Jim was later commissioned by Bob Monkhouse to do a picture of himself and his wife Jackie as super heroes – the letter on display goes into enthusiastic detail about who and what he wanted in the painting with how much it would cost being of little concern – “just bill me and I’ll pay it”. Sadly, the only evidence of this potentially immense artwork is a polaroid of a painting by Jim, showing Bob and Jackie as super heroes with the TARDIS from Doctor Who in the background.
In 1983, Jim was awarded the “Best British Adventure Artist” by the Society of Strip Illustration.
In 2000, Jim won an Eisner Award for “Best Humor Publication” for his work on Tomorrow Stories by Alan Moore. Although one of the most successful writers in comics, Alan was only 15 when he first met Jim Baikie at a Comics Convention. Jim recalled was happy to chat to an infatuated teenager with a bad pudding haircut and an off-putting regional accent… They became good friends and enjoyed working together.
“If there was a person in the industry who didn’t like Jim Baikie,” said Alan, “then I certainly never met them. He was a credit to his profession and an immensely loveable human being.”
Jim died on the 29th December 2017, after suffering since 1991 from Parkinson’s Disease. When Sebastian Pesci asked Alan Moore if he thought Jim had made a lasting contribution to comics, he replied, “Jim Baikie was amongst the very best old school professionals working in the medium. He had a knowledge of his craft that was unsurpassable and knew how to achieve effects with a brush or a pen that many of today’s stylists could not duplicate even with the assistance of software. When people look back on the comic book medium at its best, then Jim Baikie’s contribution to the field will be seen as indispensable. He was a giant in a landscape of giants.”
Jim was above all a husband and father to five daughters and a very busy comic strip artist, but he still found the time to revive his love of music back in Orkney, and played for many local bands.
One of these was the Stuart Sim band. “A young band needed an amp for their first gig so they remembered that local legend that there was a guy who was in Deep Purple, living in Stenness! Jim not only leant them the amps but volunteered to jam with them. He later did the art for Stuart Sim’s album, Fugitive.”
I heard some of this story from Stuart Sim himself when we both worked at Orkney College. Jim also did album cover art for Ruby Rendall – In Portrait and also for the blues band, Savoy Brown –Looking In.
Jim Baikie was not only a great artist but also one of the nicest men I ever knew.
With full credit to Sebastien Pesci for his Fereday Project booklet
• Comics and Graphic Novels with art by Jim Baikie available on AmazonUK (Affiliate Link)
Jim Baikie – Comics Checklist
Valentine – Various (1966 – 69)
Lady Penelope – The Monkees (1968)
Go Girl (1968)
TV Tornado (1969 – 70)
Star Love Stories (1969 – 70)
Look & Learn (1969 – 70)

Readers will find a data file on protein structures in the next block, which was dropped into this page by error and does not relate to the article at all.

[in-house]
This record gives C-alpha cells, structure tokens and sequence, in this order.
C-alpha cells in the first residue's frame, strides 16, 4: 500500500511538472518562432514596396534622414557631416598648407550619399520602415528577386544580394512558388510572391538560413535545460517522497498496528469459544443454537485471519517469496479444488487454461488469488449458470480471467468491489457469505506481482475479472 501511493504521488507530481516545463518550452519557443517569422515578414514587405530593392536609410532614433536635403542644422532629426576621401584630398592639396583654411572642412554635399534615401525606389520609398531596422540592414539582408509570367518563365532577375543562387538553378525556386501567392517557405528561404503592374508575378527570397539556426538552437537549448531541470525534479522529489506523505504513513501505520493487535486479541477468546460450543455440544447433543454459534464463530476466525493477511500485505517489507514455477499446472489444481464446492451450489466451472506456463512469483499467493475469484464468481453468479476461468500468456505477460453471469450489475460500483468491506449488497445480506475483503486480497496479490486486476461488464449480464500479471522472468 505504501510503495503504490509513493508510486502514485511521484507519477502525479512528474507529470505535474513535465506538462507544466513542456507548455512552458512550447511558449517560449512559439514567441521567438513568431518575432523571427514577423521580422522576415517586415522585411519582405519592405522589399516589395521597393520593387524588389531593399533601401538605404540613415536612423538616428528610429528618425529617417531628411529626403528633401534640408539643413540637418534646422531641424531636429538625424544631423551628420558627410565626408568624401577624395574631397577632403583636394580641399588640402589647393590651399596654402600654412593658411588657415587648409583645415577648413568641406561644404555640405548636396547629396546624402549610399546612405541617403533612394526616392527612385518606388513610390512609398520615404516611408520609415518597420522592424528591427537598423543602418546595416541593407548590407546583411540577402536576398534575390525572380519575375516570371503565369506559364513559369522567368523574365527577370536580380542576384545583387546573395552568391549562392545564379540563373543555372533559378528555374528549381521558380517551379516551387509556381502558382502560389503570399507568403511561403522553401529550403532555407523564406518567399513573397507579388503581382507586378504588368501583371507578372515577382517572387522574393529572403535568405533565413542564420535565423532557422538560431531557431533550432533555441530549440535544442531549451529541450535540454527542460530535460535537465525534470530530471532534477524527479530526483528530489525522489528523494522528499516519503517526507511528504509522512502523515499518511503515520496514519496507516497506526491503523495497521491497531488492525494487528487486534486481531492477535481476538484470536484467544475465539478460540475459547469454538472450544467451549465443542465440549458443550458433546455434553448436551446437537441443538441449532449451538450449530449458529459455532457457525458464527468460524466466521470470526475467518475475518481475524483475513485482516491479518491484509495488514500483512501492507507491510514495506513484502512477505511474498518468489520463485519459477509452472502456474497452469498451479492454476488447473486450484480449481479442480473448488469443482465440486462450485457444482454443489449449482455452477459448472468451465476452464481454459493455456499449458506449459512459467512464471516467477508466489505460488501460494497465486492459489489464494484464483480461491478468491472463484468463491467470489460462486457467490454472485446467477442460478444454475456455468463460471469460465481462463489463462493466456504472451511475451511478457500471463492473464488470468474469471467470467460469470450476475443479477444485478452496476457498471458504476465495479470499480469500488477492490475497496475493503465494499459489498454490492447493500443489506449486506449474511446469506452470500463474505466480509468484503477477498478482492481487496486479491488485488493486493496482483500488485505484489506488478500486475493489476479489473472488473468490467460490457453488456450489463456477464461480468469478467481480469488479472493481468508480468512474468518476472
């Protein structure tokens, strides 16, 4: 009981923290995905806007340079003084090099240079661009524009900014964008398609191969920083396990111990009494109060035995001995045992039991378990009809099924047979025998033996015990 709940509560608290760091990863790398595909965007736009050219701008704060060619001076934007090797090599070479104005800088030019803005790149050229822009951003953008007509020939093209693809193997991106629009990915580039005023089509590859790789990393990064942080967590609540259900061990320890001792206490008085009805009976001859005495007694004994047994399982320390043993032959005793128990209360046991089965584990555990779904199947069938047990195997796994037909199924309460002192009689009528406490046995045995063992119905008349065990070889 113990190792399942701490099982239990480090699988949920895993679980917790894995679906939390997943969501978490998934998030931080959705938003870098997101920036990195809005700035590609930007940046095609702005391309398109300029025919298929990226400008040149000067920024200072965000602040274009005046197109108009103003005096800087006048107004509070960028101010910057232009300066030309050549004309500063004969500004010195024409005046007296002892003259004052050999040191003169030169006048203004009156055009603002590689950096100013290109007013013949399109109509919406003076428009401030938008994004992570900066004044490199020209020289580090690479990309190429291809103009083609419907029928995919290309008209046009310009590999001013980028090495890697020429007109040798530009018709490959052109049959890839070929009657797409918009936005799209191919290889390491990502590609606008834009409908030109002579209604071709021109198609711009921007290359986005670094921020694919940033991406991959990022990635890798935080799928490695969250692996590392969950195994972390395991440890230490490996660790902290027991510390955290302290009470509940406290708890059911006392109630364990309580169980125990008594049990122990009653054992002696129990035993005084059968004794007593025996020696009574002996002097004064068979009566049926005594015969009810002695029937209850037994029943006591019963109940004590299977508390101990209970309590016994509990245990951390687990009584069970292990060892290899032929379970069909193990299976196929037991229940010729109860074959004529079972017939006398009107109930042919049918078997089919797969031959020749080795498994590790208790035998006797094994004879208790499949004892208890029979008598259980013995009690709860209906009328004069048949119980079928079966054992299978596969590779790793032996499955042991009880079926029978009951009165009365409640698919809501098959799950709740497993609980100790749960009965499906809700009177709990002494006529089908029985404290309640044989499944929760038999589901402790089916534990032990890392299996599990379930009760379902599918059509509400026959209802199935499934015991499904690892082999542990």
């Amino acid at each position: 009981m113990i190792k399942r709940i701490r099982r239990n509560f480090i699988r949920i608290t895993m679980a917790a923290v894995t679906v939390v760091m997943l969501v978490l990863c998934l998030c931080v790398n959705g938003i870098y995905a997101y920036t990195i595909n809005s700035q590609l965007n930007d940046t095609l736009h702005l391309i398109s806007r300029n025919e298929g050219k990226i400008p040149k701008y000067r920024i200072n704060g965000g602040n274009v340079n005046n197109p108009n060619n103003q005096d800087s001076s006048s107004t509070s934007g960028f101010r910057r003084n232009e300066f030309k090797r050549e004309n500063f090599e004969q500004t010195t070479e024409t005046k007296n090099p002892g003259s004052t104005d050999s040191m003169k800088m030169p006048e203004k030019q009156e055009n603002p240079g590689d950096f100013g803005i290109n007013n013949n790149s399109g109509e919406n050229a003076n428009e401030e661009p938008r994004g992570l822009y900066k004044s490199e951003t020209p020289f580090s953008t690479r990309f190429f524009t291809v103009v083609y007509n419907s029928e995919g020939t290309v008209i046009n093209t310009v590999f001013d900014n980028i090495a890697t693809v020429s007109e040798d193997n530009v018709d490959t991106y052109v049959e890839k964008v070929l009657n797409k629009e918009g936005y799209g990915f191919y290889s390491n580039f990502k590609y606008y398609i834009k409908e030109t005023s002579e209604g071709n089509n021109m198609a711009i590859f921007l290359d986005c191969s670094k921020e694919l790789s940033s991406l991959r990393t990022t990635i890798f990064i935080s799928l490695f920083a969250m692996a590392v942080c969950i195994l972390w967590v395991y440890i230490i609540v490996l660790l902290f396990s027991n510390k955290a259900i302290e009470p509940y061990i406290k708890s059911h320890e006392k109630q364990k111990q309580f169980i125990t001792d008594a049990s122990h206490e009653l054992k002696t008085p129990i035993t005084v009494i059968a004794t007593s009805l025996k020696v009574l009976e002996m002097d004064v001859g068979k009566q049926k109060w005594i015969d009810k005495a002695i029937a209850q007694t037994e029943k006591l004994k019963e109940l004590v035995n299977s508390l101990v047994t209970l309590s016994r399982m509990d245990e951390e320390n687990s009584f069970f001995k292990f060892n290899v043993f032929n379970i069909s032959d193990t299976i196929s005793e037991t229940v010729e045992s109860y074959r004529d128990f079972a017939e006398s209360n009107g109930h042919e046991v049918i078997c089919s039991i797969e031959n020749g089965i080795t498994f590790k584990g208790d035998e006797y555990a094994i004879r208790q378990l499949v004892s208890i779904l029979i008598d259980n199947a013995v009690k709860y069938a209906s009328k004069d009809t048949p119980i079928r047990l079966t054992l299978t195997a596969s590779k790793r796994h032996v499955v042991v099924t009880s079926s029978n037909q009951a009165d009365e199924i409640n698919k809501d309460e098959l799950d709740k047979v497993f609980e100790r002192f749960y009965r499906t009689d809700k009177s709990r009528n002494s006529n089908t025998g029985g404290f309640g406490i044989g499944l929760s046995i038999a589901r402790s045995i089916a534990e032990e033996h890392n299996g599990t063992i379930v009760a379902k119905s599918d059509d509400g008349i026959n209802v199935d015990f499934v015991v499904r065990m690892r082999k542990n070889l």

June & Schoolfriend (1969 – 72)
TV 21 – Various (1970 – 73)
Tarzan (1970 – 71)
Countdown – Various (1971 – 71)
Tammy – Various (1972)
Sandie – Various (1972)
Eagle Annual 1974 – Dan Dare
TV Action – Doctor Who (1973 – 74)
Jinty – Various (1974 – 81)
Judy – Various (1974 – 81)
Look-In – Charlie’s Angels (1980 – 81)
Look-In – Chips, Fall Guy, Terrahawks (1980 – 84)
Warrior – Twilight World (1982 – 84)
2000AD – Skizz, Judge Dredd (1984 – 2004)
Alien Encounters (1985)
Laser Eraser & Pressbutton (1985)
Electric Warrior (1986 – 87)
The New Teen Titans (1986)
Detective Comics (1987)
Catwoman II to Goldstar (1987)
Crisis – The New Statesmen (1988 – 90)
The Spectre (1988)
Clive Barker’s Night Breed (1990)
Comic Relief Comic (1991)
Star Wars (1995)
Tomorrow Stories (1999 – 2006)
The Worm – “The Longest Comic in the World (1999)
Supreme (1999 – 2003)
The Victorian (2001)
Tony O’ Donnell, the writer of this article, was born in Grangemouth in 1957, a comics artist and illustrator who grew up with a keen interest in comics, science fiction and drawing. He studied Graphic Design and Illustration at Edinburgh College of Art, gaining a Post Graduate Diploma in 1980. While working as an Illustrator between 1978 – 1979 via a Job Creation Scheme he also contributed to Near Myths 4 and 5.
In 1980, his cover art for Near Myths 4 was exhibited in the Mall Gallery as it had been accepted for the Association of Illustrators Annual. A few years later, the painting – titled “Thiirania” – was used as the cover for Imagine magazine.
In late 1980 Tony joined the Temple Art Agency and started working full-time as a comic strip artist. His credits include Scoop, Buddy, Spike, Starblazer, Star Romance, Sunrise, Redfox, The Real Ghostbusters and “Combat Wombat” for Marvel UK’s Strip, Issue 13.
In the 1990s, he moved onto Illustration work, part-time lecturing and also painting murals and running Comic Art Workshops. He also found the time to become a husband to Dorothy and a father to Laura and Garen.
Tony was also a regular artist on DC Thomson’s Football Picture Story Monthly between 1992 and 2003, when he illustrated the final issue. At this time he was also busy drawing for The Beano, The Beano Library, Summer Specials and Annuals. This schedule lasted four years and came to an end in 2007. In 2006 he completed work on Socorro, for Platinum Comics, a crime fiction graphic novel, written by Steven Grant. This book remains unpublished to date.
Tony moved to Orkney in 2005, after his work on “Ivy the Terrible” ended for The Beano, and found what work he could, ranging from a Night Porter to Youth Worker, while also working as an illustrator and caricaturist.
In 2015, Tony who is a First Dan Black Belt and a Grade II Coach, started the Orkney Judo Club with the help of his wife, Dorothy. In 2017, they created a new business venture – The Orkney Experience. Tony painted a number of murals depicting Orkney legends and stories for the business. Sadly, despite a promising start, a Business Start up Award and brilliant reviews on Trip Advisor, the projected number of visitors did not materialise and the business came to an end in 2019.
Tony is now concentrating on building up his freelance work, drawing caricatures and working as an illustrator for the Graham-Cameron Illustration Agency. His art has been exhibited in recent years alongside the work of Jim Baikie, Cam Kennedy and Alex Leonard.